For much of its history, Pemba has been overshadowed by Zanzibar, its larger, more visible and more politically powerful neighbour to the south. Although the islands are separated by only about 50km of water, relatively few tourists make their way across the channel for a visit. Those who do, however, are seldom disappointed.
Unlike flat, sandy Zanzibar, Pemba’s terrain is hilly, fertile and lushly vegetated. In the days of the Arab traders it was even referred to as ‘al Khuthera’ or ‘the Green Island’. Throughout much of the period when the sultans of Zanzibar held sway over the East African coast, it was Pemba, with its extensive clove plantations and agricultural base, that provided the economic foundation for the archipelago’s dominance.
Pemba has also been long renowned for its voodoo and traditional healers, and people come from throughout East Africa seeking cures or to learn the skills of the trade.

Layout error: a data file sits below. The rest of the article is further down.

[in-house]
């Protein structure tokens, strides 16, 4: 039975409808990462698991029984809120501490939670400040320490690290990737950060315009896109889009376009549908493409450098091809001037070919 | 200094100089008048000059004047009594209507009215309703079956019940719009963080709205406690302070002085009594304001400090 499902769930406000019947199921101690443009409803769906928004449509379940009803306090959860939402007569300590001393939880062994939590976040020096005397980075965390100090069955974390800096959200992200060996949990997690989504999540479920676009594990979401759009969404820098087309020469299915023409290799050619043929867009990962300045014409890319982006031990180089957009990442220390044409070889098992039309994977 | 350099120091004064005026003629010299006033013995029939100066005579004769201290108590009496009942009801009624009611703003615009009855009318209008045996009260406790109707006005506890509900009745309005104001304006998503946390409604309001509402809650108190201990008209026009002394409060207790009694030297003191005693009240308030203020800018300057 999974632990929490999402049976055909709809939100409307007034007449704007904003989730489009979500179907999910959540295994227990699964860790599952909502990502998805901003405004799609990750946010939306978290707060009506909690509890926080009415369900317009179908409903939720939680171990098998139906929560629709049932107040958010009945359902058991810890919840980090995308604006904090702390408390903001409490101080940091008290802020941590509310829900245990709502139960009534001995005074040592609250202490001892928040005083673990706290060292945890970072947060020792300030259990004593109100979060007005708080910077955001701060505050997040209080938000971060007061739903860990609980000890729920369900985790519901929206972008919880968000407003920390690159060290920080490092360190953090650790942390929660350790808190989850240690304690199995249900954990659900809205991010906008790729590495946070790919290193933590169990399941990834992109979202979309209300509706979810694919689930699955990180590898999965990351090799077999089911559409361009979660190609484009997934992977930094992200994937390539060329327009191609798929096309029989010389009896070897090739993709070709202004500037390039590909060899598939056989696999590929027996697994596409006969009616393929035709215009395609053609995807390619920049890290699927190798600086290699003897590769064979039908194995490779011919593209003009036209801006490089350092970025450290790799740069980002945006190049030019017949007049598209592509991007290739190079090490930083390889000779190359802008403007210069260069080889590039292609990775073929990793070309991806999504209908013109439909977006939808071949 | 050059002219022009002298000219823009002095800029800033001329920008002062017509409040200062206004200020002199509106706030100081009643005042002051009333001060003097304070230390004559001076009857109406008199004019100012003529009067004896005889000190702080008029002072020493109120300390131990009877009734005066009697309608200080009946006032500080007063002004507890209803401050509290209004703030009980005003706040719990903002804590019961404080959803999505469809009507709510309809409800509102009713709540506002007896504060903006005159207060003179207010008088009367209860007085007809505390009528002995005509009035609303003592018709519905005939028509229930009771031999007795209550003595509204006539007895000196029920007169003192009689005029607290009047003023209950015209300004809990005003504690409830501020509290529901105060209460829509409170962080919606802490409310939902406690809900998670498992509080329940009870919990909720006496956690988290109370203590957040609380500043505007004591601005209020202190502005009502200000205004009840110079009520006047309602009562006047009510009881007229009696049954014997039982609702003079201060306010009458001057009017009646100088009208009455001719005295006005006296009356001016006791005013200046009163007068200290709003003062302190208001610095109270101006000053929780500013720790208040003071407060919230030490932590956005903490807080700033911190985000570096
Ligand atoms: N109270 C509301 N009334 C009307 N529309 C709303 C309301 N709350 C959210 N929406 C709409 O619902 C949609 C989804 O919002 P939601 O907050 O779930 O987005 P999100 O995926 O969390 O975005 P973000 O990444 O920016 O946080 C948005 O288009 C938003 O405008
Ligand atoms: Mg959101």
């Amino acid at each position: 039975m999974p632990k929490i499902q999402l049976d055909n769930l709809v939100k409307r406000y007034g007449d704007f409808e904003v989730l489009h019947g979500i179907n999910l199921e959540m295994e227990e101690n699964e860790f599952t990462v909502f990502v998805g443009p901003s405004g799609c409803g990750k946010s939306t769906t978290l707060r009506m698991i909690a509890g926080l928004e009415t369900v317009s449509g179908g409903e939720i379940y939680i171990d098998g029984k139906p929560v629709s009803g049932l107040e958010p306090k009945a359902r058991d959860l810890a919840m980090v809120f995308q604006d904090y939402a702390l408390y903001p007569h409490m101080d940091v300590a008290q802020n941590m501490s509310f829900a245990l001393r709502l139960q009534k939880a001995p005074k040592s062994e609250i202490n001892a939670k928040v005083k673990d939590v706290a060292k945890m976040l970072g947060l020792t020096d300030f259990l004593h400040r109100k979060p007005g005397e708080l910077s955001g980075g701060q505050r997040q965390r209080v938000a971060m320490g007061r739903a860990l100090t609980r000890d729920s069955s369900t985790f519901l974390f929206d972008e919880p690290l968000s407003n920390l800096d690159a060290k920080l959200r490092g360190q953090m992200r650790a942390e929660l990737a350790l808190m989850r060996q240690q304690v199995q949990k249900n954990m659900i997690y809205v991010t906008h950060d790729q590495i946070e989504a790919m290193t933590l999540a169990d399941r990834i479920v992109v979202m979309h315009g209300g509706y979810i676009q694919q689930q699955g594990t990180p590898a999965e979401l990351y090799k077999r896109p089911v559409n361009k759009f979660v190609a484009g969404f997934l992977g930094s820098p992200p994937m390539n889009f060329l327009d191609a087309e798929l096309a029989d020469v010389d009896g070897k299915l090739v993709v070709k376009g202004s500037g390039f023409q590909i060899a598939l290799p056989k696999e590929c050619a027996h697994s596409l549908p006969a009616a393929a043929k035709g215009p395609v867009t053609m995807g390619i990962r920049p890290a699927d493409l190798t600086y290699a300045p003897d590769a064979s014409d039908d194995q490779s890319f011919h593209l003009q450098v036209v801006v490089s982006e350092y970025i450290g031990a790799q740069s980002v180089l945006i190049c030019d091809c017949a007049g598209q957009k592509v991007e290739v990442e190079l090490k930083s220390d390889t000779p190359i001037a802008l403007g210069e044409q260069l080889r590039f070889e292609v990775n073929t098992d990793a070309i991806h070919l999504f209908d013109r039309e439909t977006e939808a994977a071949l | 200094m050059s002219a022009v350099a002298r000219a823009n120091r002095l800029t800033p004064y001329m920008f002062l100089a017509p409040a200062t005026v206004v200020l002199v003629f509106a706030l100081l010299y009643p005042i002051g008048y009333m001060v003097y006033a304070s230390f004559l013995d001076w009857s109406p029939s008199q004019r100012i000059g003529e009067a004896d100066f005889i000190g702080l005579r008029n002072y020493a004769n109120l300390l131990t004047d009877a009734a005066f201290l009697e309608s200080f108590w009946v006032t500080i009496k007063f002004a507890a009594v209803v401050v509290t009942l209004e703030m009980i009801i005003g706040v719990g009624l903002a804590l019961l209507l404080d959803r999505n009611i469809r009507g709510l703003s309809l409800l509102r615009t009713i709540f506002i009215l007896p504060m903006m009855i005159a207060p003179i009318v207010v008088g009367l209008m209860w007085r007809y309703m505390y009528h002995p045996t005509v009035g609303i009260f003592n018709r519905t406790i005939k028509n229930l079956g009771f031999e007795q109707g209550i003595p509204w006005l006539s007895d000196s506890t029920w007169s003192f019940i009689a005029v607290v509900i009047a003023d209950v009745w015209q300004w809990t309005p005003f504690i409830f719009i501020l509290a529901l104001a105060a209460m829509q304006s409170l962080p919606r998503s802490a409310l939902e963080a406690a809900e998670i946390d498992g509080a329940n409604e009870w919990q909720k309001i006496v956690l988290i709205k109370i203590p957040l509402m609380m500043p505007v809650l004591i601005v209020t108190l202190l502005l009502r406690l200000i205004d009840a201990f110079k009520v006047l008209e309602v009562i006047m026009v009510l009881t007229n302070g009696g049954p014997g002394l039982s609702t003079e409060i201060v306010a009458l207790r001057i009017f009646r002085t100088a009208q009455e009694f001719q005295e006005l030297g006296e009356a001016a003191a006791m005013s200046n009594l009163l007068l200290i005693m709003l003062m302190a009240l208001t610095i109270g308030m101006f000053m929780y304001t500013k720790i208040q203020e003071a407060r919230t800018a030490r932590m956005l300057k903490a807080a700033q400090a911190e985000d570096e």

Much of the island’s coast is lined with mangroves and tidal creeks and lagoons, and Pemba is not a beach destination. However, there are a few good stretches of sand and some idyllic offshore islets. In the surrounding waters, coral reefs, the steeply dropping walls of the Pemba channel and an abundance of fish offer some rewarding diving.
The tourism industry on Pemba is small and low-key, and infrastructure is for the most part fairly basic, although this is slowly but steadily changing, with an ever-increasing number of upmarket hotels and more development on the way. It will be a while, however, before tourism here reaches the proportions it’s taken on Zanzibar. Much of Pemba is relatively ‘undiscovered’ and you’ll still have things more or less to yourself, which is a big part of the island’s charm. The main requirement for travelling around independently is time, as there’s little regular transport off the main routes.